I didn't know how to respond.
As I watched South Carolina score the winning run Tuesday night to beat UCLA and claim the College World Series title -- and the school's first national championship in a major sport -- I was just kind of numb.
Maybe it was the sleep that was trying to overtake me.
Maybe it was the shock of the Gamecocks -- finally -- grabbing the brass ring.
My wife (she's a Carolina girl) asked for my response, and I had a hard time speaking. Maybe I was a little emotional, and maybe a tear (or two) formed in my eyes.
When you cover sports for a living, you get to see a lot of neat events. As most sports folks will tell you, you come to root for good stories and interesting people. These Gamecocks certainly fit that description.
When I saw the UCLA fan wearing a T-shirt that said "Win one for Wooden," I laughed. No disrespect to the late, great basketball coach, but the Bruins have 106 national championships (and none in baseball). Can't South Carolina have one to go with women's track and field?
It's been a long time coming. I remember the disappointments of yesteryear vividly, but I know that I haven't been alone.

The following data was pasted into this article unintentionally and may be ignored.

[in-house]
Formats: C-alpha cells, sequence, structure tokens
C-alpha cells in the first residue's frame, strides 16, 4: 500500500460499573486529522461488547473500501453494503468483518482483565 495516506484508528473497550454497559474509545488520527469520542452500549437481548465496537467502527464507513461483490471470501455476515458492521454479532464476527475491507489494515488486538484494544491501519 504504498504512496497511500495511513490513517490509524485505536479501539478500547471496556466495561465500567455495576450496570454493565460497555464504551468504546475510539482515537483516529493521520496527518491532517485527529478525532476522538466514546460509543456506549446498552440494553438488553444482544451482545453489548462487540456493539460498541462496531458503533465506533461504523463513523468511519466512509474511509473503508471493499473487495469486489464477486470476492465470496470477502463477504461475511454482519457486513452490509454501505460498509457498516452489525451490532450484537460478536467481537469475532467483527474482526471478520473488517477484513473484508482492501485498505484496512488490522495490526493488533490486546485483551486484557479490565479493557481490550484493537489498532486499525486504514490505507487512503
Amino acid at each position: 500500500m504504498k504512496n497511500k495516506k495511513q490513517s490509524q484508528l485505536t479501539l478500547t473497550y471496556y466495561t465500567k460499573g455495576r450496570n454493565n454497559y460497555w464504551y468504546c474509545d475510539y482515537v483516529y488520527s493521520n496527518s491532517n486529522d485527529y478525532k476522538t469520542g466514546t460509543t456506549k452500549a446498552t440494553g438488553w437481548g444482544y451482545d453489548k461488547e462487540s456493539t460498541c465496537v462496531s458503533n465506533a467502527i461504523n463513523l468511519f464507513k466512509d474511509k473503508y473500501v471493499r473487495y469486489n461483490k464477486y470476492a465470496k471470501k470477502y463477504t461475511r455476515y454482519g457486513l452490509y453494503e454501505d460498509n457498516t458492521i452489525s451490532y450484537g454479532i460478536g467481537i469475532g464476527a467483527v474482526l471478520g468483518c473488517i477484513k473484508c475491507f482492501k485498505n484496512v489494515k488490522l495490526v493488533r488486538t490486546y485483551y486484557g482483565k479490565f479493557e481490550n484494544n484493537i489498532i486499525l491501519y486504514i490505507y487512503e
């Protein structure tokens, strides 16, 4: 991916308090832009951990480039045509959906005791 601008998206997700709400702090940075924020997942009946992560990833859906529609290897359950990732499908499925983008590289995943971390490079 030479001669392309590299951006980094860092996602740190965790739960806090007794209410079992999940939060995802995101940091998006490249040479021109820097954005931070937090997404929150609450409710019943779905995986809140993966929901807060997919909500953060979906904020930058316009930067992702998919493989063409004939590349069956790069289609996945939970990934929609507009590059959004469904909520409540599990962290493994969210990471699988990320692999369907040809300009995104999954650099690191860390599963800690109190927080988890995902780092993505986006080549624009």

I couldn't help but think about all the good folks who have cheered on the Gamecocks through all these years with little to show for it.
I thought about Tom Price, the school's longtime sports information director and sports historian. He passed away a couple of years ago, but the Augusta native loved baseball and was a walking encyclopedia of Gamecock history. I know he is smiling today.
I thought about Bob Fulton, the longtime voice of the Gamecocks. I could imagine him calling the games over the last week -- CHRIS-tian WAL-ker, a FRESH-man from LIM-e-RICK, Pa. -- and I smiled.
I thought about friends like Chris and Kathy Fulmer, diehard fans who travel insane distances (and spend lord knows how much money) on their pursuit of all things Gamecocks. I'm glad they were there to see it, and I hope Kathy's battle against breast cancer is successful.
My sister called right after the winning run scored, and then Dad got on the phone. It was nice to share the moment with my family. (I guess Mom was in her study, cheering as usual.)
My best friend, a Clemson grad, called this morning. He acknowledged the Gamecocks' success and how well the pitching staff performed. He lamented his trip later in the morning to the chiropractor, a South Carolina fan who was sure to razz him.
All day long, folks have been coming up to me and congratulating me and shaking my hand. Like I had anything to do with the wins. But I'll take them.
I fought off the urge to wear some Gamecock gear to work today. I didn't want to be one of "those" people.
Instead, I just smiled. I don't think this grin is going to leave me anytime soon.